After the very first surgery when my leg was sliced and diced, I came-to prematurely from my drug induced state, and I knew, this was not going to be my first and only time in this hospital. I wasn’t sure how soon or how many more times, but I knew within three seconds — in the most pain I have ever endured in my life — I knew this wasn’t over. I would not get out of having cancer this easy.
This same sentiment had occurred with my father, almost 30 years prior. In a morphine state after one of his brutal surgeries acting as a guinea pig at NIH, he saw the hallucination of neon words fall from the ceiling onto him YOU ARE GOING TO DIE. On his flight home from the Caribbean to Detroit, his plane lost two engines. The passengers panicked, and the woman seated next to him began to scream that they would all crash and die. My father sat calm and unmoved, he told her he had terminal cancer, and he wasn’t getting out of it this easy. She was stunned, but the plane made an emergency landing safely.
For seven years, I’ve been in bed enough against my will, that I have had a lifetime’s worth of vegging out to Netflix and scrolling social media feeds. But if you need advice on what to expect if you’ve never had to stay in a hospital, I can give you the lowdown on that. Welcome to Hell, I’ll be your tour guide!
In one surgery I tried to get off the table; in another I tried to pull the breathing tube out — which I vividly remember choking while the team of doctors kept slapping my hand away. In the recovery room after another surgery, I needed water desperately and tried to scream for help. I realized the room had emptied out because Oprah was on the floor and everyone wanted to see her; maybe they thought she’d give them a free car. Due to the fact I kept waking during surgery, I was then at times given too much anesthesia, which would result in my expelling black bile for up to ten hours. Around the sixth surgery, the portions were finally just right, and I was Goldilocks.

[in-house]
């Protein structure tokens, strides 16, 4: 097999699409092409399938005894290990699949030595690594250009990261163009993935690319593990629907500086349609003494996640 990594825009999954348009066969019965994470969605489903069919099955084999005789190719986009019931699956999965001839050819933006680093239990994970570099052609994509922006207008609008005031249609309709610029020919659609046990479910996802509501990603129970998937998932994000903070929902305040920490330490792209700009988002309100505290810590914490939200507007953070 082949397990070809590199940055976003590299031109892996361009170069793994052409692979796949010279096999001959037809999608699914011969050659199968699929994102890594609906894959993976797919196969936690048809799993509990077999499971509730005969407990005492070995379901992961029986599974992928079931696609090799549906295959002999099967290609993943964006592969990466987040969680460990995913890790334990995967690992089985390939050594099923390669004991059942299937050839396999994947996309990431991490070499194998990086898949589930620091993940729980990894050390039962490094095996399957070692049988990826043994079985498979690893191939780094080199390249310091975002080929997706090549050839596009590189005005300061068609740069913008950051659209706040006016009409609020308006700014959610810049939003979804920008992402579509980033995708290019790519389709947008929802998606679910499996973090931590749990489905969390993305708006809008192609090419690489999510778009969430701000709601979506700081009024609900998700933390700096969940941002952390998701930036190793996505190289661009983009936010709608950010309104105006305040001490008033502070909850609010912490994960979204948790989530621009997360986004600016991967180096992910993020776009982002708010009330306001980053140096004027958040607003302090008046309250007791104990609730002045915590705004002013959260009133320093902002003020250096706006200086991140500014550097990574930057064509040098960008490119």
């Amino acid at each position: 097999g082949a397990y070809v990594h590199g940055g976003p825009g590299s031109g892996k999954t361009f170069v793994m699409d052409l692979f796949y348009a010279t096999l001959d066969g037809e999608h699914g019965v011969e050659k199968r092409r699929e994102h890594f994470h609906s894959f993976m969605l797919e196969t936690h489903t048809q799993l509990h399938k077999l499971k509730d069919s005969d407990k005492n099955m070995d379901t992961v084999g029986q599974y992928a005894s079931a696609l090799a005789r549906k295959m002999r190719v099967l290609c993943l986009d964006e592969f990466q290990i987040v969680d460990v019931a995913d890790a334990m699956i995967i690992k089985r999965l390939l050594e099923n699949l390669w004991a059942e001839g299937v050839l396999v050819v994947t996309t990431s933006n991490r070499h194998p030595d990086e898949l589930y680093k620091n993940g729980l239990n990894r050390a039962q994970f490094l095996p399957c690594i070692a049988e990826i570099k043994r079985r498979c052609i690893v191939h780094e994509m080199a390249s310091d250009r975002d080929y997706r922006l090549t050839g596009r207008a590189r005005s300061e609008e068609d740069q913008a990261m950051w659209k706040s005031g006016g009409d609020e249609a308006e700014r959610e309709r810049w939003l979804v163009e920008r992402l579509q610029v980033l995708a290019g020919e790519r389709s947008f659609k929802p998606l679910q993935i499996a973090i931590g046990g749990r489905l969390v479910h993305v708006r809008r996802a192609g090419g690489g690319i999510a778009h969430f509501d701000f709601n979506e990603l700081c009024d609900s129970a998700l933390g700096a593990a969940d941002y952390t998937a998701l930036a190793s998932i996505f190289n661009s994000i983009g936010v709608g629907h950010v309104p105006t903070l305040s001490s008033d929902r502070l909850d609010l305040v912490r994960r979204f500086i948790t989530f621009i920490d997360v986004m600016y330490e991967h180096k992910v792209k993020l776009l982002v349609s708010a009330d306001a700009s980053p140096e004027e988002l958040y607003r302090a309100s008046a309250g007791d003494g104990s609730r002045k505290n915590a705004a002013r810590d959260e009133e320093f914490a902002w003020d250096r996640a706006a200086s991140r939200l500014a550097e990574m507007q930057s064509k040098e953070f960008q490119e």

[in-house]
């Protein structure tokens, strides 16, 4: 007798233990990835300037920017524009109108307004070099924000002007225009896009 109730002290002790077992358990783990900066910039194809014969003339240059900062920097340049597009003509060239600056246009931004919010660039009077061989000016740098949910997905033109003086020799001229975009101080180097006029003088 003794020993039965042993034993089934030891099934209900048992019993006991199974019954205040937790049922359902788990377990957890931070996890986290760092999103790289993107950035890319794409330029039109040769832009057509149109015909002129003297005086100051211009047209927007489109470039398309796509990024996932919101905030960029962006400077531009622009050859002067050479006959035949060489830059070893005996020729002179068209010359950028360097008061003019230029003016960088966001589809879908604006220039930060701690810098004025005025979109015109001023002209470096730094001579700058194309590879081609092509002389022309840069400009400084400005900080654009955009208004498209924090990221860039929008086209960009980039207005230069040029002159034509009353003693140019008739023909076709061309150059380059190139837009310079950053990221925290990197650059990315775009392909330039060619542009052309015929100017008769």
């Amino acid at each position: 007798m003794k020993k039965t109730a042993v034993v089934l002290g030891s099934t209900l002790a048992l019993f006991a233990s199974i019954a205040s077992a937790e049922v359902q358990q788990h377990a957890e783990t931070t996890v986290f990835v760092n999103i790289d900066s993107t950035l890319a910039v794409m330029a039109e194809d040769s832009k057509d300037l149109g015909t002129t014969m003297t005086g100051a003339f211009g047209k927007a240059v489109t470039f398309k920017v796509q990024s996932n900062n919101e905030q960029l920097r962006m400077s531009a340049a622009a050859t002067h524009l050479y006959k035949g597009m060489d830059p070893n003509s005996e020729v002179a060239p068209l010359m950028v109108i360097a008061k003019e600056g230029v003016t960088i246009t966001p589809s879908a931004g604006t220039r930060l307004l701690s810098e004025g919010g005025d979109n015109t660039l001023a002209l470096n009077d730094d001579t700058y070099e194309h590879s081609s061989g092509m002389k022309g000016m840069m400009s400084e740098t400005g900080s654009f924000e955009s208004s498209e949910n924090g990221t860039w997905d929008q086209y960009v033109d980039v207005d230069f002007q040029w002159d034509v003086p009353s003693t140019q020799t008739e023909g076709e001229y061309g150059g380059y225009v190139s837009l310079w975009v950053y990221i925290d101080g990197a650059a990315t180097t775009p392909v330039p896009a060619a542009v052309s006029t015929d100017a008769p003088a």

If you think you will sleep in a hospital, I can guarantee that you will not. You will wake up every half hour if not more so. If you think you will even get two chapters into a book without being interrupted, you are also wrong. Vitals, tests, prescriptions, lung exercises, drainage tubes, and blood clot boots that I like to pretend are leg massagers, are just some of the things that await you. You’ll be woken by the gossip of nurses, the cleaning staff, and even hear screams in the distance from other patients having a rough go of it. You will be woken for meals you don’t want, and by counselors who ask an array of questions that you still can’t understand in a drug induced haze that never quite controls the pain.
One thing you will get very comfortable with after you’ve been a habitual patient is nudity. It’s hard to be bashful when dozens of people have had their fingers in every hole and crack in your body. The hospital gown that DvF designed for Cleveland Clinic patients is the least intuitive design that would confuse an origami artist let alone a medical professional. I had mooned my caretakers on multiple occasions and at one point limped along a hallway with my entire backside showing. This must have been a sad sight wearing my bright yellow hospital issue socks with slip grips that were two sizes too big. By the way, if you’ve ever considered yourself a fashionably dressed person, prepare yourself for those socks.
Nothing makes you feel worse than not being able to use the restroom on your own. It is a special act of humiliation no matter how many times you’ve been through it. The alternative of course, is a bed pan, but if you’ve been stitched up, this is hardly a painless act and you will opt for moving at a sloth pace to use a real toilet. After a few misfires – one of which ended with me peeing all over the floor – I learned to ease myself into hovering, which was a huge victory. The day you can use the toilet at will is the best day ever for one’s self-esteem.